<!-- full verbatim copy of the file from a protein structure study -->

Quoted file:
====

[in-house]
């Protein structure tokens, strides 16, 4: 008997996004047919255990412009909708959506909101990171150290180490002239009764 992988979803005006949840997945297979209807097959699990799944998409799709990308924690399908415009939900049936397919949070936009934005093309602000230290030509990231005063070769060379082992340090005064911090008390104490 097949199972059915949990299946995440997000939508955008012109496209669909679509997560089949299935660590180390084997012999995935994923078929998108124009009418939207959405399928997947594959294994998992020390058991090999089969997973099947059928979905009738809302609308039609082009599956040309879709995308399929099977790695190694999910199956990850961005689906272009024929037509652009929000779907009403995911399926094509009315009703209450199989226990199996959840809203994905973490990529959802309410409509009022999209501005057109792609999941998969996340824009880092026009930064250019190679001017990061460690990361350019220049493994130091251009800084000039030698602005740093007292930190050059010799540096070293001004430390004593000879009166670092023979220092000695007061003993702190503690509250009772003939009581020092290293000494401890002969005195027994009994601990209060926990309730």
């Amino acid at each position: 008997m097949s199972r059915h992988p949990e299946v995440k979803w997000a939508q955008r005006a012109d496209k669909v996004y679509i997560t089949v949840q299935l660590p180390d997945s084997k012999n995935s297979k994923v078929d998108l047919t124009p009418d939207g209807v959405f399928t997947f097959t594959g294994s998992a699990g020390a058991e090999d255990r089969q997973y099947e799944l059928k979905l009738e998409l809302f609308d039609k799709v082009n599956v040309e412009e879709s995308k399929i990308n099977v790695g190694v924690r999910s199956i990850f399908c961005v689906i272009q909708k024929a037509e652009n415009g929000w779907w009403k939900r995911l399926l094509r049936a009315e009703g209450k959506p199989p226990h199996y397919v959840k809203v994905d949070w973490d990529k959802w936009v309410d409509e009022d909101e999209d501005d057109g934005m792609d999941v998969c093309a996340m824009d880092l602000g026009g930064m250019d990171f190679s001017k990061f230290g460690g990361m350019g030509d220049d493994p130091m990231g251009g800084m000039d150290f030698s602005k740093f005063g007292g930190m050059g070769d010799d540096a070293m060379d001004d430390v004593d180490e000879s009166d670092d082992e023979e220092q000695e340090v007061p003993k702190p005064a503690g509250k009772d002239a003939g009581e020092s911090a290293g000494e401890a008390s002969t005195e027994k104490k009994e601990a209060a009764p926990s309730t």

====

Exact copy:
[in-house]
């Protein structure tokens, strides 16, 4: 008997996004047919255990412009909708959506909101990171150290180490002239009764 992988979803005006949840997945297979209807097959699990799944998409799709990308924690399908415009939900049936397919949070936009934005093309602000230290030509990231005063070769060379082992340090005064911090008390104490 097949199972059915949990299946995440997000939508955008012109496209669909679509997560089949299935660590180390084997012999995935994923078929998108124009009418939207959405399928997947594959294994998992020390058991090999089969997973099947059928979905009738809302609308039609082009599956040309879709995308399929099977790695190694999910199956990850961005689906272009024929037509652009929000779907009403995911399926094509009315009703209450199989226990199996959840809203994905973490990529959802309410409509009022999209501005057109792609999941998969996340824009880092026009930064250019190679001017990061460690990361350019220049493994130091251009800084000039030698602005740093007292930190050059010799540096070293001004430390004593000879009166670092023979220092000695007061003993702190503690509250009772003939009581020092290293000494401890002969005195027994009994601990209060926990309730």
């Amino acid at each position: 008997m097949s199972r059915h992988p949990e299946v995440k979803w997000a939508q955008r005006a012109d496209k669909v996004y679509i997560t089949v949840q299935l660590p180390d997945s084997k012999n995935s297979k994923v078929d998108l047919t124009p009418d939207g209807v959405f399928t997947f097959t594959g294994s998992a699990g020390a058991e090999d255990r089969q997973y099947e799944l059928k979905l009738e998409l809302f609308d039609k799709v082009n599956v040309e412009e879709s995308k399929i990308n099977v790695g190694v924690r999910s199956i990850f399908c961005v689906i272009q909708k024929a037509e652009n415009g929000w779907w009403k939900r995911l399926l094509r049936a009315e009703g209450k959506p199989p226990h199996y397919v959840k809203v994905d949070w973490d990529k959802w936009v309410d409509e009022d909101e999209d501005d057109g934005m792609d999941v998969c093309a996340m824009d880092l602000g026009g930064m250019d990171f190679s001017k990061f230290g460690g990361m350019g030509d220049d493994p130091m990231g251009g800084m000039d150290f030698s602005k740093f005063g007292g930190m050059g070769d010799d540096a070293m060379d001004d430390v004593d180490e000879s009166d670092d082992e023979e220092q000695e340090v007061p003993k702190p005064a503690g509250k009772d002239a003939g009581e020092s911090a290293g000494e401890a008390s002969t005195e027994k104490k009994e601990a209060a009764p926990s309730t």